Elder Issues in Dissolution. Robert B. Fleming Fleming & Curti, PLC www.elder-law.com. Elder Issues in Dissolution. Robert B. Fleming Fleming & Curti, PLC www.elder-law.com. Capacity, Guardianship and Guardians ad litem. Incapacity, incompetence, vulnerability
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(a) When a client's capacity to make adequately considered decisions in connection with the representation is diminished, whether because of minority, mental impairment or for some other reason, the lawyer shall, as far as reasonably possible, maintain a normal client-lawyer relationship with the client.
When the lawyer reasonably believes that the client has diminished capacity, is at risk of substantial physical, financial or other harm unless action is taken and cannot adequately act in the client's own interest, the lawyer may take reasonably necessary protective action, including consulting with individuals or entities that have the ability to take action to protect the client and, in appropriate cases, seeking the appointment of a guardian ad litem, conservator or guardian.
Information relating to the representation of a client with diminished capacity is protected by ER 1.6. When taking protective action pursuant to paragraph (b), the lawyer is impliedly authorized under ER 1.6(a) to reveal information about the client, but only to the extent reasonably necessary to protect the client's interests.
If a lawyer reasonably believes that a client is at risk of substantial physical, financial or other harm unless action is taken, and that a normal client-lawyer relationship cannot be maintained as provided in paragraph (a) because the client lacks sufficient capacity to communicate or to make adequately considered decisions in connection with the representation, then paragraph (b) permits the lawyer to take protective measures deemed necessary. Such measures could include: consulting with family members, using a reconsideration period to permit clarification or improvement of circumstances, using voluntary surrogate decisionmaking tools such as durable powers of attorney or consulting with support groups, professional services, adult-protective agencies or other individuals or entities that have the ability to protect the client. In taking any protective action, the lawyer should be guided by such factors as the wishes and values of the client to the extent known, the client's best interests and the goals of intruding into the client's decisionmaking autonomy to the least extent feasible, maximizing client capacities and respecting the client's family and social connections.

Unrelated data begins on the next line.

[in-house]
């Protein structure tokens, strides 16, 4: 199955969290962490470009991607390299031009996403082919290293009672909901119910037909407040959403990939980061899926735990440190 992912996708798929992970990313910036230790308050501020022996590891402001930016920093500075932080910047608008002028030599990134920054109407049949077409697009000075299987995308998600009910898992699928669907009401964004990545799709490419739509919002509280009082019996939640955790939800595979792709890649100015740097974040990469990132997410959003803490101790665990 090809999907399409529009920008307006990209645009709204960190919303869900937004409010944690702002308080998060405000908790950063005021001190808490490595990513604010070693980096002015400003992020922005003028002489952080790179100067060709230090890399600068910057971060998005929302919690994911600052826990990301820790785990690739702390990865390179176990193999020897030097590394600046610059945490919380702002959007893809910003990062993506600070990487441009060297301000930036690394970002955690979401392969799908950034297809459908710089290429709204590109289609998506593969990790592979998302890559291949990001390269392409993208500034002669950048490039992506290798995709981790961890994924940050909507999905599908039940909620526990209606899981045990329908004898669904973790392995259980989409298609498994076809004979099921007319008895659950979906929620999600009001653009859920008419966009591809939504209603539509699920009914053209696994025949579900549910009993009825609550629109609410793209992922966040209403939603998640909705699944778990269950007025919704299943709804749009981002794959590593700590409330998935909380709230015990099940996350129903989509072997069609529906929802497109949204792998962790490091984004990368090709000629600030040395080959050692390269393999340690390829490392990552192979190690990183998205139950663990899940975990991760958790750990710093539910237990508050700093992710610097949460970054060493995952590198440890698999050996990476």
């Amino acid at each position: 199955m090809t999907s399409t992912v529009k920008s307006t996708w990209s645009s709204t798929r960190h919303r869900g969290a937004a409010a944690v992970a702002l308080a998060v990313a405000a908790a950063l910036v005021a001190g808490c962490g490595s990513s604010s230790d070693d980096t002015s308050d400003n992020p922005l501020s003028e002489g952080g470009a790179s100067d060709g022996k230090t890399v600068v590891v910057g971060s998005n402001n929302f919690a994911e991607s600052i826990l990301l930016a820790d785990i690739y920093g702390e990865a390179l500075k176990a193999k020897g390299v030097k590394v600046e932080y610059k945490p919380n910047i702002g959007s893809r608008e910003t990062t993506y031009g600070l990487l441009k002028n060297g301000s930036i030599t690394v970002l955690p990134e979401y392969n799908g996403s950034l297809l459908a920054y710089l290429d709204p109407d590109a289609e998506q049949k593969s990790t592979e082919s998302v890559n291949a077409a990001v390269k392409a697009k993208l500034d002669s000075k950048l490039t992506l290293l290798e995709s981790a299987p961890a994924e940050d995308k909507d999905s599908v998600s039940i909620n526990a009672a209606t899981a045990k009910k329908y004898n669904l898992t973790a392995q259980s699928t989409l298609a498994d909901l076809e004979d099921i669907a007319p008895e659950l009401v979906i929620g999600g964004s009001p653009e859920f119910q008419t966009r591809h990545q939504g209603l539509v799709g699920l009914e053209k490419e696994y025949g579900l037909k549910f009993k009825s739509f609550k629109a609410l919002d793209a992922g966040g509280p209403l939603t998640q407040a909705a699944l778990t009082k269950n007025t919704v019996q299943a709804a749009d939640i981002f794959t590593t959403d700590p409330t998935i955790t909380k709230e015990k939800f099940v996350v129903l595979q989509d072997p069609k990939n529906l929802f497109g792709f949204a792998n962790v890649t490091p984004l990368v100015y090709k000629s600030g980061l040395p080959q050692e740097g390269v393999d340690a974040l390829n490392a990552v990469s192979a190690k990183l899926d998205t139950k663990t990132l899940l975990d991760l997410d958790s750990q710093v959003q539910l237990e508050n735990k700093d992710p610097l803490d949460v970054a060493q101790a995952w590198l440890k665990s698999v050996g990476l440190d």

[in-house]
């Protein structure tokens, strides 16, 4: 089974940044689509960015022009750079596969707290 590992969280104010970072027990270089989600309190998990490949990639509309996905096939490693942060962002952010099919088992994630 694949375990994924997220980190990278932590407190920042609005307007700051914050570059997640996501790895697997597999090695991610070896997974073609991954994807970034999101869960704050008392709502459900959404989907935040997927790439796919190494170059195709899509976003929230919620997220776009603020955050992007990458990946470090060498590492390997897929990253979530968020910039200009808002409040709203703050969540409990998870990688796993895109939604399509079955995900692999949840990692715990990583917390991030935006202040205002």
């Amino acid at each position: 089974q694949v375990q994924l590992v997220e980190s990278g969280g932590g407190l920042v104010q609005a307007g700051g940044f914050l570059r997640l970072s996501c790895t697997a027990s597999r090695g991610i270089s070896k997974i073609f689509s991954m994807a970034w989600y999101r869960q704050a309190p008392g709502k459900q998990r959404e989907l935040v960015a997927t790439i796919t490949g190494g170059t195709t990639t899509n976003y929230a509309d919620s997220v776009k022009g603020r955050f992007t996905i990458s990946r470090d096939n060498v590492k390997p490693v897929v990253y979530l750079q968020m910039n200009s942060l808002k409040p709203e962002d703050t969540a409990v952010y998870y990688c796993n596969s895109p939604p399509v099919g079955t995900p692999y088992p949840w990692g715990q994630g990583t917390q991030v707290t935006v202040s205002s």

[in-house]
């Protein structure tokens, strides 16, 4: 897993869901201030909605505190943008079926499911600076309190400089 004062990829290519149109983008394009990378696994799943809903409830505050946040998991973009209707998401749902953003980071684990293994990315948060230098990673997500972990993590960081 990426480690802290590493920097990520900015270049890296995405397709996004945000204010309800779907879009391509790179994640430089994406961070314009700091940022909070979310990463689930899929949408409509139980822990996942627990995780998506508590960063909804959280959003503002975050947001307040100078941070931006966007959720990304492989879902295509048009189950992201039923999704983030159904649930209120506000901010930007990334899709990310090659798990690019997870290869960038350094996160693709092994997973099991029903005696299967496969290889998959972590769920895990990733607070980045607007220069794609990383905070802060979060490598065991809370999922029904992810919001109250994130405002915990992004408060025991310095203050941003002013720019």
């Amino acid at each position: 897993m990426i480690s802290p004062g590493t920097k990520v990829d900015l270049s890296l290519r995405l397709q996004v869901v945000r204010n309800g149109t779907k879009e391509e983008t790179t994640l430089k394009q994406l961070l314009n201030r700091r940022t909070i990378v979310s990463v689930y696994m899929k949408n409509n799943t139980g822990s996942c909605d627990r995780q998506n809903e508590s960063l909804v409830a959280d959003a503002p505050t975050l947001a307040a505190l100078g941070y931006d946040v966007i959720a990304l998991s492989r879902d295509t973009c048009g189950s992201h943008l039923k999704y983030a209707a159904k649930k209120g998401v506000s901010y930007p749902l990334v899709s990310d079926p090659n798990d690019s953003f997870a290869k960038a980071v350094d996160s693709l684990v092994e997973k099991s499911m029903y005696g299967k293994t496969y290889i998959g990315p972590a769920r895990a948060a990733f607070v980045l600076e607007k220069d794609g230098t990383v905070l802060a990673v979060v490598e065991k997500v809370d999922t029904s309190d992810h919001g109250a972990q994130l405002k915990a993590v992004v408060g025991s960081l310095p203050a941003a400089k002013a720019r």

An attorney, accountant, trustee, guardian, conservator or other person who has responsibility for preparing the tax records of an incapacitated or vulnerable adult or a person who has responsibility for any other action concerning the use or preservation of the incapacitated or vulnerable adult's property and who, in the course of fulfilling that responsibility, discovers a reasonable basis to believe that exploitation of the adult's property has occurred or that abuse or neglect of the adult has occurred shall immediately report or cause reports to be made of such reasonable basis to a peace officer, to a protective services worker or to the public fiduciary of the county in which the incapacitated or vulnerable adult resides.
A.R.S. §14-2804: “…the divorce or annulment of a marriage … [r]evokes any revocable (a) Disposition or appointment of property… (b) Provision in a governing instrument… (c) Nomination in a governing instrument…” (see Appendix B)
“Neither party shall transfer, encumber, use as collateral on a loan, conceal, sell, or otherwise dispose of any of the parties‘ joint, common, or community property, unless related to the usual course of business, the necessities of life, or court fees and reasonable attorney fees associated with an action filed under this article, without the parties' written consent or the court's permission.”